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IG Report bombshell: Workers at HHS child migrant centers unvetted for sex offense, child abuse history



sara carter border

A federal watchdog  report revealed horrifying information that migrant emergency holding centers hurriedly opened by the Office of Refugee Resettlement “to accommodate a Biden-era surge of unaccompanied minors at the southern border have been lax in vetting employees for child abuse and neglect and sexual offenses” reports Just The News.

The Office of Inspector General report comes out swinging with its audit titled: “The Office of Refugee Resettlement Needs To Improve Its Practices for Background Checks During Influxes.” One such influx is about to erupt as the Trump era Title 42 border policy expires.

“Our objective was to determine whether ORR’s ICF and EISs conducted required background checks on employees” the report states under the headline “Why OIG Did This Audit.” The Department of Health and Human Services Office of Inspector General (OIG) visited an influx care facility (ICF) and 10 emergency intake sites (EIS) opened to shelter “an unprecedented number of unaccompanied children” arriving at the border under President Biden to determine whether the facilities were complying with required background checks on employees.

According to the report:

  • FBI fingerprint checks were “not conducted or documented” for 174 of 229 EIS employees, while another 25 were “conducted but not in a timely manner.” Only 30 were “conducted in a timely manner.”
  • Background checks for child abuse and neglect were not conducted for 200 of 229 EIS employees, with 20 conducted but not promptly, and only 9 conducted promptly. “For 51 of the 200 employees, ORR had waived the Child Abuse and Neglect (CA/N) check requirement,” the report noted.

Federal regulations explicitly prohibit ORR — tasked with the “care and placement” of unaccompanied migrant children (UAC) — from “hiring or enlisting the services” of anyone to work with children if they have any documented history of sexual misconduct. However, the ORR is allowed to “waive or modify” background checks so long as it’s “for good cause,” like an emergency.

Of a required 78 sex offender registry checks, 42 were “not conducted or documented,” and another 11 were “conducted but not in a timely manner,” according to the report. Less than a third, 25, were “conducted in a timely manner.”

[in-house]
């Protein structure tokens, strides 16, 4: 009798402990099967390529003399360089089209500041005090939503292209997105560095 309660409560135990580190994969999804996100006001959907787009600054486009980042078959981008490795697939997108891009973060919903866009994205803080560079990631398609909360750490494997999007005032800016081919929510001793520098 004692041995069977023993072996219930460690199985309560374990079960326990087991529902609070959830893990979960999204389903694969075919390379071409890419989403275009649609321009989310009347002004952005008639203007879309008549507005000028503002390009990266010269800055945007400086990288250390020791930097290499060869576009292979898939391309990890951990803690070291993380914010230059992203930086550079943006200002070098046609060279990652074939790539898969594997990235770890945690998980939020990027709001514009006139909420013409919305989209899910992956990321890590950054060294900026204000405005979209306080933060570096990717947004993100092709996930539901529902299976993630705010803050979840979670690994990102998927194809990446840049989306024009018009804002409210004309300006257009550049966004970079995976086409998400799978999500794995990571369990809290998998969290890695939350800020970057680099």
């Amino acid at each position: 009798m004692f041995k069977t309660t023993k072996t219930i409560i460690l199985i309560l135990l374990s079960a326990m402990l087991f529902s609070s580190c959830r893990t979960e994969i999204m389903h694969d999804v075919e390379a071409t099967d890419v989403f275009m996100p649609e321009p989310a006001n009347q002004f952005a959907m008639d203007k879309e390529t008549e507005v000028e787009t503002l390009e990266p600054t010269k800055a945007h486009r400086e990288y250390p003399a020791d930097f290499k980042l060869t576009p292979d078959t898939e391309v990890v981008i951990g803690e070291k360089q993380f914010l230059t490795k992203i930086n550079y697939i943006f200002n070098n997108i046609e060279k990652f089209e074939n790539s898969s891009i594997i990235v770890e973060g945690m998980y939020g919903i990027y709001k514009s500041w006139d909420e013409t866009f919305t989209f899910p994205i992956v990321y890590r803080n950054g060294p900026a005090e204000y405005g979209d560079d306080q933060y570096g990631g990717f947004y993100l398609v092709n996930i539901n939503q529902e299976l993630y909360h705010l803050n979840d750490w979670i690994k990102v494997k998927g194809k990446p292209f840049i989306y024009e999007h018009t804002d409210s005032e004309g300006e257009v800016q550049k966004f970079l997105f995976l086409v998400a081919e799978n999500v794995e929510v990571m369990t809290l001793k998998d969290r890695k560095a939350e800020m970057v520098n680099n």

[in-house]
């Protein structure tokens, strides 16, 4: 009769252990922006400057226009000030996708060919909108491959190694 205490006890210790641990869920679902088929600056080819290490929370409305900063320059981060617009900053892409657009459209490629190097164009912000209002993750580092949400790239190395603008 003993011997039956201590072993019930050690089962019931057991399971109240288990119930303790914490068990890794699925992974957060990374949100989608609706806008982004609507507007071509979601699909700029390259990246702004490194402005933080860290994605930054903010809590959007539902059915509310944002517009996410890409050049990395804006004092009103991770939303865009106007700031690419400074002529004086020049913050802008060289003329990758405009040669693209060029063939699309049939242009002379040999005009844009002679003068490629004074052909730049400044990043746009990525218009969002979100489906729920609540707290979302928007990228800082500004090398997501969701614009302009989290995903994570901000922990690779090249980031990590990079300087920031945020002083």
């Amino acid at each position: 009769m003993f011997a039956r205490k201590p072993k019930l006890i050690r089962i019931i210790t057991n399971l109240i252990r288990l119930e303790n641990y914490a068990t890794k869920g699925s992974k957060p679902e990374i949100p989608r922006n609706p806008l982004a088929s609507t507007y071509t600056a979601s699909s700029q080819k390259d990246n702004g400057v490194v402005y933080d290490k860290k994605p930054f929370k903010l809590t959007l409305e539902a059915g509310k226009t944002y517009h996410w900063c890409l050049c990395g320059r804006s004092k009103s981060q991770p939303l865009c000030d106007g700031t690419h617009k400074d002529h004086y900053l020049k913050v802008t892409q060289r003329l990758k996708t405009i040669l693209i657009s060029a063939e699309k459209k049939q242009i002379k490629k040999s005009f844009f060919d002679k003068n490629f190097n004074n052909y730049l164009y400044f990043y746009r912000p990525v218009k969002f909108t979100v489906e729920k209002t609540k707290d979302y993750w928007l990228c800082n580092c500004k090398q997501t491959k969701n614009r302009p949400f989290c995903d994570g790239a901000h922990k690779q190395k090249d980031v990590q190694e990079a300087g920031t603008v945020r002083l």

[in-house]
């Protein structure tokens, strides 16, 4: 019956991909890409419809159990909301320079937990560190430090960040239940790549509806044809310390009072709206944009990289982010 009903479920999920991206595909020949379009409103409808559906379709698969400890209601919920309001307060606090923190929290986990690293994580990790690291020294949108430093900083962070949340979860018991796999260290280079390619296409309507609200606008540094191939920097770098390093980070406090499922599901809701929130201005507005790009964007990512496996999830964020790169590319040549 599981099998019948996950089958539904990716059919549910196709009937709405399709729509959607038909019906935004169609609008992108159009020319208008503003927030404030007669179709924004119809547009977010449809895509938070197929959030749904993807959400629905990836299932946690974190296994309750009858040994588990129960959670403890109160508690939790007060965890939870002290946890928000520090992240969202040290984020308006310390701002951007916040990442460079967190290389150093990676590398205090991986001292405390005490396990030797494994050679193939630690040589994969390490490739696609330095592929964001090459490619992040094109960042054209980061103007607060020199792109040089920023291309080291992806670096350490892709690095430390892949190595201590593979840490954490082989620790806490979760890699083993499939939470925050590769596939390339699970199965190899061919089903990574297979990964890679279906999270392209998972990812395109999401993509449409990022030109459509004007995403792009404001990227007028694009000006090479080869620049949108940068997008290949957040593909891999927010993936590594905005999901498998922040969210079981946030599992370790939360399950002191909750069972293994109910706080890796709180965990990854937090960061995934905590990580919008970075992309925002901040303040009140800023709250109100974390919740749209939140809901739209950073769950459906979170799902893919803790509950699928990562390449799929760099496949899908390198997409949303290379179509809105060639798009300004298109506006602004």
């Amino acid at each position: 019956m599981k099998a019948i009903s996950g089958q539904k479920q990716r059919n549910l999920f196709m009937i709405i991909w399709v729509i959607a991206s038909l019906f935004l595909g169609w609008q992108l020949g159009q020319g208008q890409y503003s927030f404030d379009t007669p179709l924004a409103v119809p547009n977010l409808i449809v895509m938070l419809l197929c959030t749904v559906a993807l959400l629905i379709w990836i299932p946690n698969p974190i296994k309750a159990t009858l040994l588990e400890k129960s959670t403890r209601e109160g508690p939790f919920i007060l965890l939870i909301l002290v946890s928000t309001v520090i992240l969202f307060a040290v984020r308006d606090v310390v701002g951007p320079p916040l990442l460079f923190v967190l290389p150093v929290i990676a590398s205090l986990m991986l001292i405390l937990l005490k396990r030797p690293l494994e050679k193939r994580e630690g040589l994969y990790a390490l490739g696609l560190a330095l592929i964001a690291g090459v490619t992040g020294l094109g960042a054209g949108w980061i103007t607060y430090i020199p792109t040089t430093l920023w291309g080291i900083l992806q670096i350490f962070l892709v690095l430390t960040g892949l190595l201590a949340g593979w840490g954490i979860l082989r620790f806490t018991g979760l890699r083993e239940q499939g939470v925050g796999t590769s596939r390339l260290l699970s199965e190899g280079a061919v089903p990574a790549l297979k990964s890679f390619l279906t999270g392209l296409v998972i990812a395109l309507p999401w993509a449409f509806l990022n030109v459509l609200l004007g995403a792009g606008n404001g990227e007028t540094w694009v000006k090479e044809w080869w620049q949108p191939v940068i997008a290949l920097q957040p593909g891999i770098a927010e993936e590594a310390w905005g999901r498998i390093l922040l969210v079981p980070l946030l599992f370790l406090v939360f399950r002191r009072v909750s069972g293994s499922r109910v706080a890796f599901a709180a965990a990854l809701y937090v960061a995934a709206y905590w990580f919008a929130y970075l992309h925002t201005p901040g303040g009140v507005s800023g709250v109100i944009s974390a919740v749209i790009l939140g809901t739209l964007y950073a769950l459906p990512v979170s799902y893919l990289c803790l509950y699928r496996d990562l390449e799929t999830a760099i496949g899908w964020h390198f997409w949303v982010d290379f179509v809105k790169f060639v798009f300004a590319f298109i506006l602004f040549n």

According to the Assistant Regional Inspector General Sylvie Witten, the ORR “did not waive the DOJ sex offender registry check” and many were not vetted through it despite being “required.”

“The waivers ORR issued to the three EISs waived the FBI fingerprint check and CA/N check,” Witten told Just The News. “For the three EISs with a waiver, ORR required a sex offender registry check (in addition to the public records check required of EISs).

Witten also said the sex offender registry check was an “added requirement” put in place by the ORR “for the three emergency intake sites.” Those same sited were waived from the FBI fingerprint checks and the Child Abuse and Neglect checks.

The New York Times reported in February that HHS has lost track of “more than 85,000 children” after they were placed with loosely vetted sponsors.

Under the headline “What OIG Recommends and Administration for Children and Families Comments” the report states:

We recommend that ORR take the following actions related to background checks: (1) ensure required background checks are conducted on current employees for whom checks were not conducted, (2) clarify and reissue guidance, (3) include a review of each facility’s compliance as part of ORR’s routine site visit monitoring, and (4) ensure that future awards and subawards for services that involve children include detailed information on required background checks.

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BREAKING: Senate votes down both articles of impeachment against Mayorkas in party-line vote




The Senate voted down two articles of impeachment Wednesday which alleged Department of Homeland Security Secretary  Alejandro Mayorkas engaged in the “willful and systemic refusal to comply with the law” regarding the southern border in his capacity as DHS secretary. The second claimed Mayorkas had breached public trust.

What resulted in a party-line vote, began with Majority Leader Chuck Schumer, D-N.Y., proposing a point of order declaring the first article unconstitutional, to which the majority of senators agreed following several failed motions by Republicans. The article was deemed unconstitutional by a vote of 51-48, with Sen. Lisa Murkowski, R-Alaska, voting present.

Fox News reports:

Schumer’s point of order was proposed after his request for unanimous consent, which would have provided a set amount of time for debate among the senators, as well as votes on two GOP resolutions and a set amount of agreed upon points of order, was objected to by Sen. Eric Schmitt, R-Mo.

Schmitt stated in his objection that the Senate should conduct a full trial into the impeachment articles against Mayorkas, rather than the debate and points of order suggested by Schumer’s unanimous consent request, which would be followed by a likely successful motion to dismiss the articles. 

Republican senators took issue with Schumer’s point of order, as agreeing to it would effectively kill the first of the two articles. Several GOP lawmakers proposed motions, which took precedence over the point of order, to adjourn or table the point, among other things. But all GOP motions failed. 

After another batch of motions to avoid voting on Schumer’s second point of order, which would deem the second article unconstitutional, the Senate agreed to it. The vote was along party lines 51-49, with Murkowski rejoining the Republicans. 

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